Nearly incompressible, transversely isotropic, hyperelastic constitutive laws for passive  and active myocardium  were modeled in a user-defined material subroutine in the explicit FE solver, LS-DYNA (Livermore Software Technology Corporation, Livermore, CA). The key equations can be found in prior work by Walker et al.  The mitral valve leaflets were also modeled with a nearly incompressible, transversely isotropic, hyperelastic material response. The soft tissue material model (*MAT_091), which is built into LS-DYNA  and is based on the constitutive law developed by Quapp and Weiss , was used to model the leaflet response. An overview of several widely used material models for the mitral valve is given by Weinberg and Mofrad.  The chordae tendineae were modeled with a cable element formulation (*MAT_071), which allows a load to be carried only in tension and does not sustain bending.  Rather than using a strain energy function, the uniaxial stress-strain curve was used directly in the model as a look-up table.
The material properties of the myocardium were averaged from previous studies [17,36] and are shown Table 1. The infarct was assigned a value roughly 10 times greater than the remote, but with no contractility. The contractility in the borderzone was reduced by 50%, relative to the remote region. [17,36] The material properties for the mitral leaflets were estimated by comparing the stress-strain curves from experimental data  and model simulations performed with the soft tissue model using LS-DYNA. The values were determined manually, rather than using a formal optimization, and are shown in Table 2. Unfortunately, it was not possible to exactly reproduce the curves. The stress-strain relation for the chordae tendineae was based on data from Kunzelman and Cochran. 
The pressure in the LV was determined, via catheter, to be 6.09 mmHg and 91.46 mmHg at end-diastole and end-systole, respectively. Atrial pressure was not measured, but the pressure applied to the leaflets during diastole was assumed to be 1.12 mmHg , while the pressure applied during systole matched that of the LV.
The severity of MR was quantified from the echocardiograph images (Figure 5). The grade of MR was found to be 2+ in the animal used in this study. It was not possible to ascertain the presence of a gap in the images, due to low resolution. However, the presence of a regurgitant jet is indicative of an open passage between the LV and atrium.
The deformation of the mitral valve is shown in Figure 6, with the chordae and papillary muscles displayed, and the myocardium hidden. The mitral valve is forced open during diastole, due to the pressure gradient from the atrium to the ventricle. In contrast, the pressure in the LV is significantly higher than the atrium during systole, which forces the valve closed. The simulations produced a gap between the posterior and anterior leaflets at the end of the systole, which was located above the infarcted posterior papillary muscle (Figure 6B). The gap was caused by the fact that the papillary muscle was recessed into the wall, due to wall thinning, which tethers the leaflets preventing them from coapting. In addition, the reduced contractility of the infarct and borderzone inhibits the wall from moving inward during systole, which also causes tethering in this region.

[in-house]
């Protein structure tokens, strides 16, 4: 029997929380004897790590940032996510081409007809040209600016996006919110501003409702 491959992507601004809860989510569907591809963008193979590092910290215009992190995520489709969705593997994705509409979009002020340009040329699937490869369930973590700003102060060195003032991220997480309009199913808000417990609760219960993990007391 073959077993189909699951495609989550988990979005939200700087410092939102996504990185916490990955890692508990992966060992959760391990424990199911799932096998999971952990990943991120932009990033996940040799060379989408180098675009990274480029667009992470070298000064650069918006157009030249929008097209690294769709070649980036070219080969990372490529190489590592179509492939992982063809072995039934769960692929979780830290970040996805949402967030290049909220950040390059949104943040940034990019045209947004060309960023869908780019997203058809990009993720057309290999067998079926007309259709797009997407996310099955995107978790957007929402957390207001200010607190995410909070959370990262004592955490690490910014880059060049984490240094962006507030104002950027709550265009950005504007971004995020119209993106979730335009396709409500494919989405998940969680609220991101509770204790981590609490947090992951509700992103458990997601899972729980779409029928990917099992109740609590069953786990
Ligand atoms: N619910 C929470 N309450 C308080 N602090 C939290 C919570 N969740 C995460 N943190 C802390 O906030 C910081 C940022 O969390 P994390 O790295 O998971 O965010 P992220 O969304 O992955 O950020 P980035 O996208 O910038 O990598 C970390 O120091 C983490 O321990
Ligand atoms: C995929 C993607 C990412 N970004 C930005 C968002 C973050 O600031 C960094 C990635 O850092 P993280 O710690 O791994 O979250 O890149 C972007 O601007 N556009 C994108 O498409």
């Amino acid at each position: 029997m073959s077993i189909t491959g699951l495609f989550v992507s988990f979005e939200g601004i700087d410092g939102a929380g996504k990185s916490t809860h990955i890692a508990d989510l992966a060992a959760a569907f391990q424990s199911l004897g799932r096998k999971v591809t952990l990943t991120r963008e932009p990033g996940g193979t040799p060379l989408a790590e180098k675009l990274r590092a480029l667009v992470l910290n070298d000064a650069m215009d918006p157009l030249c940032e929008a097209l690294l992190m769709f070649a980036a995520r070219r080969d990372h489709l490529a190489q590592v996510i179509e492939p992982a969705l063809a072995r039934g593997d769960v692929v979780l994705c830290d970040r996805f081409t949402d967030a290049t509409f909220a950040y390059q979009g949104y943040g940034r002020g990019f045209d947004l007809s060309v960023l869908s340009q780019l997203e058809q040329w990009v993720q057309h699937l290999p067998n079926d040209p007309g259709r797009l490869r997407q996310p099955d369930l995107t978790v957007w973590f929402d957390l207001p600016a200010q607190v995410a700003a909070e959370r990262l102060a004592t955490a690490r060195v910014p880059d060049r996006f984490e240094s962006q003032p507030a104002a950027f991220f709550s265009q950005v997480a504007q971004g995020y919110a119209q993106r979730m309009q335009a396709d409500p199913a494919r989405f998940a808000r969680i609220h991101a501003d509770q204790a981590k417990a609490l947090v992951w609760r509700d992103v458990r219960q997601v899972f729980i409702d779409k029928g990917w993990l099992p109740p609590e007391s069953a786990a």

In the baseline case, the effective stress in the center of the anterior leaflet was roughly 119 kPa, while the effective stress in the center of the posterior leaflet was 91 kPa. The average effective stress in the entire leaflet was 85.4 kPa and 72.9 kPa in the anterior and posterior leaflets, respectively. The average end-systolic myofiber stress was 22.1 kPa, 25.6 kPa, and 24.3 kPa in the remote, borderzone, and infarct regions, respectively.
The infarct material properties were varied to investigate the effects on deformation in the mitral valve leaflets. When the infarct stiffness, C, was reduced from 3.6 kPa to 0.3 kPa, the wall deformation increased significantly (Figure 7). The area of the gap between the leaflets was estimated by placing a cut plane through the gap and measuring the area of the bounded region. The area of the gap was found to increase by roughly 33%, from 3.74 mm2 to 4.96 mm2, when the stiffness of the infarct was reduced, as seen in Figure 8. The stress in the leaflets also increased due to the increased wall deformation. The average effective stresses at several locations in the leaflets are given in Table 3. It is worth noting that the stress in the center of the posterior leaflet did not increase significantly during this simulation.
In summary, we have described an FE model of the LV that includes myocardial contractility and the mitral valve. To the best our knowledge, this is the first finite element model of LV mechanics that includes the mitral valve. Dayan and colleagues used computer animation software to animate the motion of radiographic markers on the LV and mitral valve.  However, that model did not incorporate realistic material laws or material parameters and could not be used to test mechanic hypotheses. Peskin and McQueen  used the immersed boundary method to analyze flow dynamics in a whole heart with both the aortic and mitral valves. However, the myocardium in that study was approximated as a fiber-reinforced fluid composite.  The fiber-in-fluid model does not allow the myocardium to support a load that is perpendicular to the myofiber direction.